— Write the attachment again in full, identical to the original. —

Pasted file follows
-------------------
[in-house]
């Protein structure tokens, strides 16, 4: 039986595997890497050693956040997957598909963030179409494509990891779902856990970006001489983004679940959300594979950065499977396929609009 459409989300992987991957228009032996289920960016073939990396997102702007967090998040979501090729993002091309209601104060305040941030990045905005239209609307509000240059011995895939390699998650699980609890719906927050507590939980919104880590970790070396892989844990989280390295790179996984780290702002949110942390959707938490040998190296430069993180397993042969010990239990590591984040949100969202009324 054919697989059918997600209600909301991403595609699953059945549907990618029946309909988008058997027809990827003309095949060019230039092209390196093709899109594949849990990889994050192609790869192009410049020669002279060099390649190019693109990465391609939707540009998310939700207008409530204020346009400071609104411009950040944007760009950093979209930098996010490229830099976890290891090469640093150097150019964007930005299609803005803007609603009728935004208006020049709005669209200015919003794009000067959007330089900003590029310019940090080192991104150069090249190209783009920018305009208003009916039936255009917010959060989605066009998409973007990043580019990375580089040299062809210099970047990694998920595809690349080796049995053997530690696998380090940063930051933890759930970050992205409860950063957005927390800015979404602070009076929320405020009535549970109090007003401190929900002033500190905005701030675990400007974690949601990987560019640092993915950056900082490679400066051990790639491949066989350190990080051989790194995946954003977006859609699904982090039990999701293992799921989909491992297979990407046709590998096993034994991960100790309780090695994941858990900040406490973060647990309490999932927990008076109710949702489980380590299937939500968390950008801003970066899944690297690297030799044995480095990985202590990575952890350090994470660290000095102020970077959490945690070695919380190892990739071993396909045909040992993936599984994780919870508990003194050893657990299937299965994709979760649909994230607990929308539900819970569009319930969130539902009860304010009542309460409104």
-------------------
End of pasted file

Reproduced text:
[in-house]
């Protein structure tokens, strides 16, 4: 039986595997890497050693956040997957598909963030179409494509990891779902856990970006001489983004679940959300594979950065499977396929609009 459409989300992987991957228009032996289920960016073939990396997102702007967090998040979501090729993002091309209601104060305040941030990045905005239209609307509000240059011995895939390699998650699980609890719906927050507590939980919104880590970790070396892989844990989280390295790179996984780290702002949110942390959707938490040998190296430069993180397993042969010990239990590591984040949100969202009324 054919697989059918997600209600909301991403595609699953059945549907990618029946309909988008058997027809990827003309095949060019230039092209390196093709899109594949849990990889994050192609790869192009410049020669002279060099390649190019693109990465391609939707540009998310939700207008409530204020346009400071609104411009950040944007760009950093979209930098996010490229830099976890290891090469640093150097150019964007930005299609803005803007609603009728935004208006020049709005669209200015919003794009000067959007330089900003590029310019940090080192991104150069090249190209783009920018305009208003009916039936255009917010959060989605066009998409973007990043580019990375580089040299062809210099970047990694998920595809690349080796049995053997530690696998380090940063930051933890759930970050992205409860950063957005927390800015979404602070009076929320405020009535549970109090007003401190929900002033500190905005701030675990400007974690949601990987560019640092993915950056900082490679400066051990790639491949066989350190990080051989790194995946954003977006859609699904982090039990999701293992799921989909491992297979990407046709590998096993034994991960100790309780090695994941858990900040406490973060647990309490999932927990008076109710949702489980380590299937939500968390950008801003970066899944690297690297030799044995480095990985202590990575952890350090994470660290000095102020970077959490945690070695919380190892990739071993396909045909040992993936599984994780919870508990003194050893657990299937299965994709979760649909994230607990929308539900819970569009319930969130539902009860304010009542309460409104």